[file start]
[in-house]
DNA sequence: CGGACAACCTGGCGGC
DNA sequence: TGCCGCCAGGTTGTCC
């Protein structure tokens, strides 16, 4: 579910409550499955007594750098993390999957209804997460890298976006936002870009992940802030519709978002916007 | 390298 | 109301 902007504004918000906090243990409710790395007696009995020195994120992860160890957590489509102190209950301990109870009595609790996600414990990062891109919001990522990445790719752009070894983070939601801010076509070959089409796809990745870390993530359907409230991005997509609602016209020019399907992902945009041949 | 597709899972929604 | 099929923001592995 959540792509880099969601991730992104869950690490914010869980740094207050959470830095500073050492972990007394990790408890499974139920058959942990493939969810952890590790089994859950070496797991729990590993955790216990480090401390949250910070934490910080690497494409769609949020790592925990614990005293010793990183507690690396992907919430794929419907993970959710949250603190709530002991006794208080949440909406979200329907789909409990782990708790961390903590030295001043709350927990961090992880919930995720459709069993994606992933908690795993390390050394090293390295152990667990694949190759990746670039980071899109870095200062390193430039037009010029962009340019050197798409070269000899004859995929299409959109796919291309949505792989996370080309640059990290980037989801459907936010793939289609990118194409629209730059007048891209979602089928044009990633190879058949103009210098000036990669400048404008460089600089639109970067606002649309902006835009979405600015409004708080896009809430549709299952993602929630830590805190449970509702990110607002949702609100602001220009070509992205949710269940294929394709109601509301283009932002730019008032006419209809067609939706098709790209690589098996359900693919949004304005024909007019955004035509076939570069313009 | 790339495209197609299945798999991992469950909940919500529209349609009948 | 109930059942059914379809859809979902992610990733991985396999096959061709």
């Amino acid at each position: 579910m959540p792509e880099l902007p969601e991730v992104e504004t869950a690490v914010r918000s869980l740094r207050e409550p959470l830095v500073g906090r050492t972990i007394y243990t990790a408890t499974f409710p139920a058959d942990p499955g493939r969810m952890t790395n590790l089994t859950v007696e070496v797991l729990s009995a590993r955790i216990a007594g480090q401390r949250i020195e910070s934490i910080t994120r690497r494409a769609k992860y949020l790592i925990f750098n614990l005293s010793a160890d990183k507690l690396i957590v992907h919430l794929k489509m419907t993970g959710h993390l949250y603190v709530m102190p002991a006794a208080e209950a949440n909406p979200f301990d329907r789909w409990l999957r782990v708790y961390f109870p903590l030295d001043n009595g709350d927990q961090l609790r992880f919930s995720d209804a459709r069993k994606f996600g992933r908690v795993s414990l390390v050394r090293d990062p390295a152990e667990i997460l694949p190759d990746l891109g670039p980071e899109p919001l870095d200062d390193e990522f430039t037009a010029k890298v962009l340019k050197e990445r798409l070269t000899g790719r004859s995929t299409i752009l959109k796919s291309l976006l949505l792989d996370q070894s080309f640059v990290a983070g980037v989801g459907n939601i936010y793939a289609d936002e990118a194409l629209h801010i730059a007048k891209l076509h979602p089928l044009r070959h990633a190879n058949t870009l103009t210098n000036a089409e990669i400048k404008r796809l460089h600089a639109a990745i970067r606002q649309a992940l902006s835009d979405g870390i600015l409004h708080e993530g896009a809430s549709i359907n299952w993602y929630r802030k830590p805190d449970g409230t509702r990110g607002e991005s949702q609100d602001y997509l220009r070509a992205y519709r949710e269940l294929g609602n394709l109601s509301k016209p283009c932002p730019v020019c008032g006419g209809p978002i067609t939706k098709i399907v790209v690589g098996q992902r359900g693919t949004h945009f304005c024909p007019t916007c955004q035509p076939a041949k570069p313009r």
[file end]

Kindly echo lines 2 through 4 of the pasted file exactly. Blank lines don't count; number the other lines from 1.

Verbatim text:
DNA sequence: CGGACAACCTGGCGGC
DNA sequence: TGCCGCCAGGTTGTCC
């Protein structure tokens, strides 16, 4: 579910409550499955007594750098993390999957209804997460890298976006936002870009992940802030519709978002916007 | 390298 | 109301 902007504004918000906090243990409710790395007696009995020195994120992860160890957590489509102190209950301990109870009595609790996600414990990062891109919001990522990445790719752009070894983070939601801010076509070959089409796809990745870390993530359907409230991005997509609602016209020019399907992902945009041949 | 597709899972929604 | 099929923001592995 959540792509880099969601991730992104869950690490914010869980740094207050959470830095500073050492972990007394990790408890499974139920058959942990493939969810952890590790089994859950070496797991729990590993955790216990480090401390949250910070934490910080690497494409769609949020790592925990614990005293010793990183507690690396992907919430794929419907993970959710949250603190709530002991006794208080949440909406979200329907789909409990782990708790961390903590030295001043709350927990961090992880919930995720459709069993994606992933908690795993390390050394090293390295152990667990694949190759990746670039980071899109870095200062390193430039037009010029962009340019050197798409070269000899004859995929299409959109796919291309949505792989996370080309640059990290980037989801459907936010793939289609990118194409629209730059007048891209979602089928044009990633190879058949103009210098000036990669400048404008460089600089639109970067606002649309902006835009979405600015409004708080896009809430549709299952993602929630830590805190449970509702990110607002949702609100602001220009070509992205949710269940294929394709109601509301283009932002730019008032006419209809067609939706098709790209690589098996359900693919949004304005024909007019955004035509076939570069313009 | 790339495209197609299945798999991992469950909940919500529209349609009948 | 109930059942059914379809859809979902992610990733991985396999096959061709």